Much positive attention has been paid to Uber, a technology platform accessed on a mobile device that seamlessly connects travelers with car service. Uber is a big hit in other cities throughout the nation and has done exactly what good technology is supposed to do: it disrupts the market, increases options for consumers, and provides new economic opportunities, leading to more prosperity for everyone.

But Tampa and other cities in Florida have rules unnecessarily limiting car services, which prevents a high tech win like Uber from being able to operate here.

We are shortchanging Tampa Bay's chances for success if we allow regulatory hurdles to block the adoption of new technology. Senate Bill 1618 and House Bill 1389 are under consideration in the Florida Legislature and would address these problems.

We will not achieve our goal of being a top ten marketplace for technology if we hold on to bad public policy that prevents technology from being adopted. We must move forward when we have the opportunity, or Tampa Bay and Florida will be left behind.

Doug Pace, COO, Bayshore Solutions, Tampa

Bird control at MacDill AFB | April 20

Dog is wasting her time

Your article on the bird-chasing dog at MacDill at first struck me as satire. But no, as I read on it was obviously about a serious but completely ill-conceived effort to avoid bird collisions with MacDill's aircraft.

As an ex-Air Force pilot (F-4s and F-102s) I can attest that bird strikes do not occur on the ground, nor do the majority of them happen on approaches to airports.

Bird strikes always do take place in the air, so in a sense, the MacDill patrol dog is causing harmless birds to become potential hazards by chasing them into the sky.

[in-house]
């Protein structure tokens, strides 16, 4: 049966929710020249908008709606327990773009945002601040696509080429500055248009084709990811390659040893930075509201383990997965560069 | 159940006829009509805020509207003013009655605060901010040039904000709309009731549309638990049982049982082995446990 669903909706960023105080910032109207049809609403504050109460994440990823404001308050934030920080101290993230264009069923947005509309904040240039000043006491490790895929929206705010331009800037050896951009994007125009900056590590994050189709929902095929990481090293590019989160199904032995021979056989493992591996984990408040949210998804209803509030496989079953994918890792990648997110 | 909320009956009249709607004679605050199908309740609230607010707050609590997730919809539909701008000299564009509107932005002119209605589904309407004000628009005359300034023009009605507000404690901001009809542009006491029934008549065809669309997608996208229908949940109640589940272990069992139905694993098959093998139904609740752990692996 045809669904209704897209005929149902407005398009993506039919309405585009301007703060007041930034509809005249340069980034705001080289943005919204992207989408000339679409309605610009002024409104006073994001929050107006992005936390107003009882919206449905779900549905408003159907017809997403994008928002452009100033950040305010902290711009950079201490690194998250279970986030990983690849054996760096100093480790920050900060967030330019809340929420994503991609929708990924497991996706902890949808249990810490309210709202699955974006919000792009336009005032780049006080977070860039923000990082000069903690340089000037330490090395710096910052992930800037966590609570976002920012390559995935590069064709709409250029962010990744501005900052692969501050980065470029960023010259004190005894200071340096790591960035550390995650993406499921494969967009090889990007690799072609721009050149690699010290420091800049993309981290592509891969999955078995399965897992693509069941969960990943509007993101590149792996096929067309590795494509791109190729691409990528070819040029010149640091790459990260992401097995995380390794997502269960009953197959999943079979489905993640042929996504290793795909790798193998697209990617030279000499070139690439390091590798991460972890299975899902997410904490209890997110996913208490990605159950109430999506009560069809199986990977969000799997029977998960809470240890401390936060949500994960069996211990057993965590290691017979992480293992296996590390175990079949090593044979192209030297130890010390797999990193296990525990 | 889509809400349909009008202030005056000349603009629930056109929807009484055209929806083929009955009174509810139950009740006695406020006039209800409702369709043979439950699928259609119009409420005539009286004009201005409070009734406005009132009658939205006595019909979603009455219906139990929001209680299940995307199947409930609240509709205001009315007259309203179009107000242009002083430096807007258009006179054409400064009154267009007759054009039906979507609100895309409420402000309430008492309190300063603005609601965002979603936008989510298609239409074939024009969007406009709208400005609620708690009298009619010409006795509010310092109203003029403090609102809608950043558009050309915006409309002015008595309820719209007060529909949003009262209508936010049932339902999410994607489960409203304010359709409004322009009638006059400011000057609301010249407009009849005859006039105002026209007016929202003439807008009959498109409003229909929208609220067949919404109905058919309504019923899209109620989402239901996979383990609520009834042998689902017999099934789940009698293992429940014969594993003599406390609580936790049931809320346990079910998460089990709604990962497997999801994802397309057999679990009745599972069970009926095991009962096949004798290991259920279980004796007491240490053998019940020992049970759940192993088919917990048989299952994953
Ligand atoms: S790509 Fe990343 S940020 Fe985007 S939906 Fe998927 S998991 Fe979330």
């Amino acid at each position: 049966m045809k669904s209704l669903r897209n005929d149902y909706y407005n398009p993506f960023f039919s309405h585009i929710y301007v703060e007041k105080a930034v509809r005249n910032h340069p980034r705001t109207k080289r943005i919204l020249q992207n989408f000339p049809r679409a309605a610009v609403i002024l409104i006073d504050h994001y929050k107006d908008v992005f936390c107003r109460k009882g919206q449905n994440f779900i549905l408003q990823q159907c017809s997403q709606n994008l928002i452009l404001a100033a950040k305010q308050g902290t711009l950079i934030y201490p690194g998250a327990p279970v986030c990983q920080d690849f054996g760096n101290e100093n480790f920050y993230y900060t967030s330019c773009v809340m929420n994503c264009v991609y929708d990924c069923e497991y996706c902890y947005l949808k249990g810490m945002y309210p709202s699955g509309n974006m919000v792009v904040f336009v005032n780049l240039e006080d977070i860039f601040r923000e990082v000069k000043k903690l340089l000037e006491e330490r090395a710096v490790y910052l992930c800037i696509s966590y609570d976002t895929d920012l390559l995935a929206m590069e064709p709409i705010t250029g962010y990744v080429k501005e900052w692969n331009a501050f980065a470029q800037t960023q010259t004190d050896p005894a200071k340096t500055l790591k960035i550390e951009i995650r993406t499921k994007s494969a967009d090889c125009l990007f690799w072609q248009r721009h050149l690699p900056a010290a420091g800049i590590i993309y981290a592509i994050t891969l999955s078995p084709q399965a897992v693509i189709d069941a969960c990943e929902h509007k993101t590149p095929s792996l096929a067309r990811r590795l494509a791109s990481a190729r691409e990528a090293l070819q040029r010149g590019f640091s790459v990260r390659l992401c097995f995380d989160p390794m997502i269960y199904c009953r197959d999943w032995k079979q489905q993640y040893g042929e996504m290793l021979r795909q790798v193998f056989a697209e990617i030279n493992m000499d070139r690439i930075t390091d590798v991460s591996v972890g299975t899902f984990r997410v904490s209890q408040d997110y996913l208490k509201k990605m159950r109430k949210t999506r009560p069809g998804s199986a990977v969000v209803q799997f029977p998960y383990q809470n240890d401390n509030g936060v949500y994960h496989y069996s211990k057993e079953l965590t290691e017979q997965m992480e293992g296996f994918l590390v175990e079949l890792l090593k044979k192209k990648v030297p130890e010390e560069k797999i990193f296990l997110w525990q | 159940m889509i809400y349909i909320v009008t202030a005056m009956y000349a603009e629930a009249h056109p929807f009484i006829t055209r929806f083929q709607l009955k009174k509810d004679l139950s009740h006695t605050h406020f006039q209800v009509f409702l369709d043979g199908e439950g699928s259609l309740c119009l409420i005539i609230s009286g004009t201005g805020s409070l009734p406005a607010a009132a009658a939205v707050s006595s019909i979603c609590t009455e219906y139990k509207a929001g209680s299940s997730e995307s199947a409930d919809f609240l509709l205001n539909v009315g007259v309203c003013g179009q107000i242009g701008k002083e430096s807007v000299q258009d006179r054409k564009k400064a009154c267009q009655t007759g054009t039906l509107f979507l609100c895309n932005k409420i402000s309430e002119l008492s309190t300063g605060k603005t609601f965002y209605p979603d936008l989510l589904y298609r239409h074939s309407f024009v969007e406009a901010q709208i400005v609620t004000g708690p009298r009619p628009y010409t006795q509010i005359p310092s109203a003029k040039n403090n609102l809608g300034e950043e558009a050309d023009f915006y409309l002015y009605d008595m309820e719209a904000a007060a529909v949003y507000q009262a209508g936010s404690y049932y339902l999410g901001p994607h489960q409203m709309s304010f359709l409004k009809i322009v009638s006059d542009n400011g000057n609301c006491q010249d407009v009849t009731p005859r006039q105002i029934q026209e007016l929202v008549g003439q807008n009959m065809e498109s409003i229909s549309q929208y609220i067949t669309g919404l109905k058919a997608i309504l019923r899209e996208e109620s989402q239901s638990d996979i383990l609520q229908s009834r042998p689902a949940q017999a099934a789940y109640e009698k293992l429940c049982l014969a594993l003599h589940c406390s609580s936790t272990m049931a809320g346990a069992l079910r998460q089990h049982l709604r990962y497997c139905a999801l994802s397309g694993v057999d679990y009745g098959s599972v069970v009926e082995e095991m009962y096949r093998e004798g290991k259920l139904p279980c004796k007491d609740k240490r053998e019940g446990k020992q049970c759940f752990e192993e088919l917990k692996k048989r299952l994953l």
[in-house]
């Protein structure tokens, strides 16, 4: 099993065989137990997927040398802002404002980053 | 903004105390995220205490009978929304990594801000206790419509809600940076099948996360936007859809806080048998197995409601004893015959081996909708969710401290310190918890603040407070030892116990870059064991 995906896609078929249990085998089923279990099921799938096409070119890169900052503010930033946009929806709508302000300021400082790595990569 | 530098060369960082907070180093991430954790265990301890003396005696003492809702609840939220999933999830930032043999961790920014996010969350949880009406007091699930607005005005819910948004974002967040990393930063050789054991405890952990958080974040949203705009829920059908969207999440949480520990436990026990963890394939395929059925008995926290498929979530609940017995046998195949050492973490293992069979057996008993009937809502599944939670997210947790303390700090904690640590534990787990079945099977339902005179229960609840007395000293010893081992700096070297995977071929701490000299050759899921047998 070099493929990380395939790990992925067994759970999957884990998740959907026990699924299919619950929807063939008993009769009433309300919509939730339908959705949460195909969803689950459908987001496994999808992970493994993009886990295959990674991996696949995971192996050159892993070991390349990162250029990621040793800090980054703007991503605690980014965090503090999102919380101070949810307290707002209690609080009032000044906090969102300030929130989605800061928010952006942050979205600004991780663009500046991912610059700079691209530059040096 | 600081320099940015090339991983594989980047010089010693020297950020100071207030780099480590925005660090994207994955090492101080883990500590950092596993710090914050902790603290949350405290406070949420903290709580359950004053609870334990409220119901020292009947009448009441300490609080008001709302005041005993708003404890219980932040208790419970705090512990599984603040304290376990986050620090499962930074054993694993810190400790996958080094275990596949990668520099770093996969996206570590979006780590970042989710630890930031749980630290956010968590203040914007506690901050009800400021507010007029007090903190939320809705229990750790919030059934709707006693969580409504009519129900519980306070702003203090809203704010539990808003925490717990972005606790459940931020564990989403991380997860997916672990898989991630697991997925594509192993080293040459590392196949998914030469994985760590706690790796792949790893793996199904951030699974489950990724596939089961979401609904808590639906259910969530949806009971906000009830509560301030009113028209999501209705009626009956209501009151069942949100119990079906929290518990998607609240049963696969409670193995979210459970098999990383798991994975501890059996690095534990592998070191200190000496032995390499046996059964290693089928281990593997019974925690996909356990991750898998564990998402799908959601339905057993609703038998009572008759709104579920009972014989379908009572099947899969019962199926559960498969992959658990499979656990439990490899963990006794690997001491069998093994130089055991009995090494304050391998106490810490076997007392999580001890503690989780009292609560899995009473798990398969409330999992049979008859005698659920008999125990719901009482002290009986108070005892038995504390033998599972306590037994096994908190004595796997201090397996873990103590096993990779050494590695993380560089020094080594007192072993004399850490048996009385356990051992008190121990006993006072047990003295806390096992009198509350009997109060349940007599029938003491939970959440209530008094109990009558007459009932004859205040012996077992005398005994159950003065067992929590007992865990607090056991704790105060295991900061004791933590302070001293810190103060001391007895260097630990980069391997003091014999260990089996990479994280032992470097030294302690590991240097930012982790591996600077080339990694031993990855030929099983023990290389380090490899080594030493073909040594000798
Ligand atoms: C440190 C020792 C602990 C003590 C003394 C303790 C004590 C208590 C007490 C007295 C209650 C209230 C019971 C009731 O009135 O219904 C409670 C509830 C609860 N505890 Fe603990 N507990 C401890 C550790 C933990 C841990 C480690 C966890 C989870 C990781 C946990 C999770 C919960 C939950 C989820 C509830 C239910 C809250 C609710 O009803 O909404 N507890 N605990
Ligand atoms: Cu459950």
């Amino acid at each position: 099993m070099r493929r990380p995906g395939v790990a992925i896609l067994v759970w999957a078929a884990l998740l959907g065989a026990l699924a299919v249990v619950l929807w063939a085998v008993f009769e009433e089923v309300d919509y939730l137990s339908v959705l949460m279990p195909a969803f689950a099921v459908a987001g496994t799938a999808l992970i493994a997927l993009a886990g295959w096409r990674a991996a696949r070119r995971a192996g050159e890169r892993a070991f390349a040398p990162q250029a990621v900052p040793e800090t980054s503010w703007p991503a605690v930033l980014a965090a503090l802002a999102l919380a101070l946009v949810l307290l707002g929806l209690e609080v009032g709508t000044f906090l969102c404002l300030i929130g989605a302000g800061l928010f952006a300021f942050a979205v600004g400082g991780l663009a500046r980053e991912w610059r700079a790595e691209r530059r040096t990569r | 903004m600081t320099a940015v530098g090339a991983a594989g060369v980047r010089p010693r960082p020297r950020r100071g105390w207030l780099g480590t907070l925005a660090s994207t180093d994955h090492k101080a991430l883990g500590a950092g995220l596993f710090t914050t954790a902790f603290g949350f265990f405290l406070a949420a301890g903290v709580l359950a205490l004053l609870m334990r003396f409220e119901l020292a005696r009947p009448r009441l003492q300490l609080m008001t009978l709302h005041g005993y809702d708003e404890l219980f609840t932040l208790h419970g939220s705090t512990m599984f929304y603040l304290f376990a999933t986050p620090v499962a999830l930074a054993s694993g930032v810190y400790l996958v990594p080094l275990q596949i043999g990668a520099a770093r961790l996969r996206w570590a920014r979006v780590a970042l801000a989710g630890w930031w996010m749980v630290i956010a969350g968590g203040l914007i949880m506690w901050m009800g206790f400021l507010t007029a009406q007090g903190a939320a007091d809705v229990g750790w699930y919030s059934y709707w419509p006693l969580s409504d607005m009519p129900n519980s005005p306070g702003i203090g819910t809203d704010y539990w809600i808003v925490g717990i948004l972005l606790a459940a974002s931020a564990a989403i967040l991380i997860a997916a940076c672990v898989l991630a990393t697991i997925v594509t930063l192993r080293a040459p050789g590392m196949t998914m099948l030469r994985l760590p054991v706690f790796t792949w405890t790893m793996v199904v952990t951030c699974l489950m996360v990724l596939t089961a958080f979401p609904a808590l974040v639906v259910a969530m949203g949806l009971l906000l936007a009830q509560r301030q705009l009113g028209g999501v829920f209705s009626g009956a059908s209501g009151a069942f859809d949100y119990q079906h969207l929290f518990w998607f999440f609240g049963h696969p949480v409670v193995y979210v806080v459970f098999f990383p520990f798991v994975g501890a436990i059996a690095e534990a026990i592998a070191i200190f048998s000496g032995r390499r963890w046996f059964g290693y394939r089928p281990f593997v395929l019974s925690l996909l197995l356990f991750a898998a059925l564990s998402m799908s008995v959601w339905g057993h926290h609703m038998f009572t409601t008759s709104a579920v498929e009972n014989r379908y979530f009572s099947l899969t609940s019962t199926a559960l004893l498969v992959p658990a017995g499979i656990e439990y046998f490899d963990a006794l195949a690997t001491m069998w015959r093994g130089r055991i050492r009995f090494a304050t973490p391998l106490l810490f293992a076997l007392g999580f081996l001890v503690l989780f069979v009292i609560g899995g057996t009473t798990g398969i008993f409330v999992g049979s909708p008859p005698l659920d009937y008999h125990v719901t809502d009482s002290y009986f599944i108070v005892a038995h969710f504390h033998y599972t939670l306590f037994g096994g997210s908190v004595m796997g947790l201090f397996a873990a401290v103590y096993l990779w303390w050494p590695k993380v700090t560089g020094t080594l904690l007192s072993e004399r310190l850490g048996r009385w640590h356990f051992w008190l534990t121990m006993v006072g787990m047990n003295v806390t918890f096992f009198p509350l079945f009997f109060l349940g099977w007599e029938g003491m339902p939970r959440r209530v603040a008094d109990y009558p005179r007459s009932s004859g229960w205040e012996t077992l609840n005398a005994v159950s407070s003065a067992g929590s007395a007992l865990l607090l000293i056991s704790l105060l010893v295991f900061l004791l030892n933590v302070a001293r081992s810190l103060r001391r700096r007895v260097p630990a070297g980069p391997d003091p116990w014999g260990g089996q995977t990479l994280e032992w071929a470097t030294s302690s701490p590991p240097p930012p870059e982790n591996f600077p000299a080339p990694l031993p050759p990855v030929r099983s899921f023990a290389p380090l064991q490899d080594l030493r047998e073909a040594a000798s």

The only semi-effective bird elimination effort I saw in my 25 years of service was in England, where a local falconeer was hired; his predatory birds literally chased down their prey and killed them. The MacDill operation, while more benign, is almost certainly a wasted effort.

Anthony Skey, St. Petersburg

Fix Second Amendment | April 17

It's all about the comma

One does not have to be a former Supreme Court justice to understand the plain English of the Second Amendment. I believe the most important part is the comma. It separates two distinct concepts. First we have to have a group of armed militia running around to protect the country from enemies, both foreign and domestic. Second the people have a right, that cannot be infringed, to protect their families from criminals and that group of armed militia running around should they become less than well regulated. And know this; "the people" referred to in the Second Amendment are the same exact entity referred to in "We the People."

Gary Matheson, Palm Harbor

Florida autobahn

Bad logic on speed limit

Sen. Jeff Brandes' bill would increase the speed limit on Florida highways to 75 mph, because "many of us are already driving at that level." By this logic, we should increase tolls and gasoline taxes because "many of us are paying at the current level."

This bill will inevitably lead to more serious accidents and consequently, higher insurance premiums for everyone. It's a safe bet that "many of us" will now drive 80 mph or more, assuming they won't be ticketed.

What then?

Robert Lockwood Miles, Sun City Center

Slippery slope

So, speed limits on Florida highways could be raised from 70 to 75 mph under a bill the Senate passed Thursday despite concerns from opponents that roads would become more dangerous. This comes from a legislature that did away with the law that required riders of motorcycles to wear helmets, which studies have shown has killed more bikers. Next up? Wearing seat belts optional. And people up north wonder how we continue to make room for them to vacation here.

Jerry Rosen, Lutz

Tampa goes Bollywood | April 25

Oh, how the tide has turned

I am certain I'm not the only one happily smirking at the sweet irony: India outsourced their showcase movie awards to Tampa's overseas shores. Bravo, Mayor Bob Buckhorn and all involved!

Valerie Wolf, Riverview

Monday's letters: More teacher support, not less 04/25/14 Monday's letters: More teacher support, not less 04/25/14 [Last modified: Friday, April 25, 2014 5:53pm]

    

Join the discussion: Click to view comments, add yours

Loading...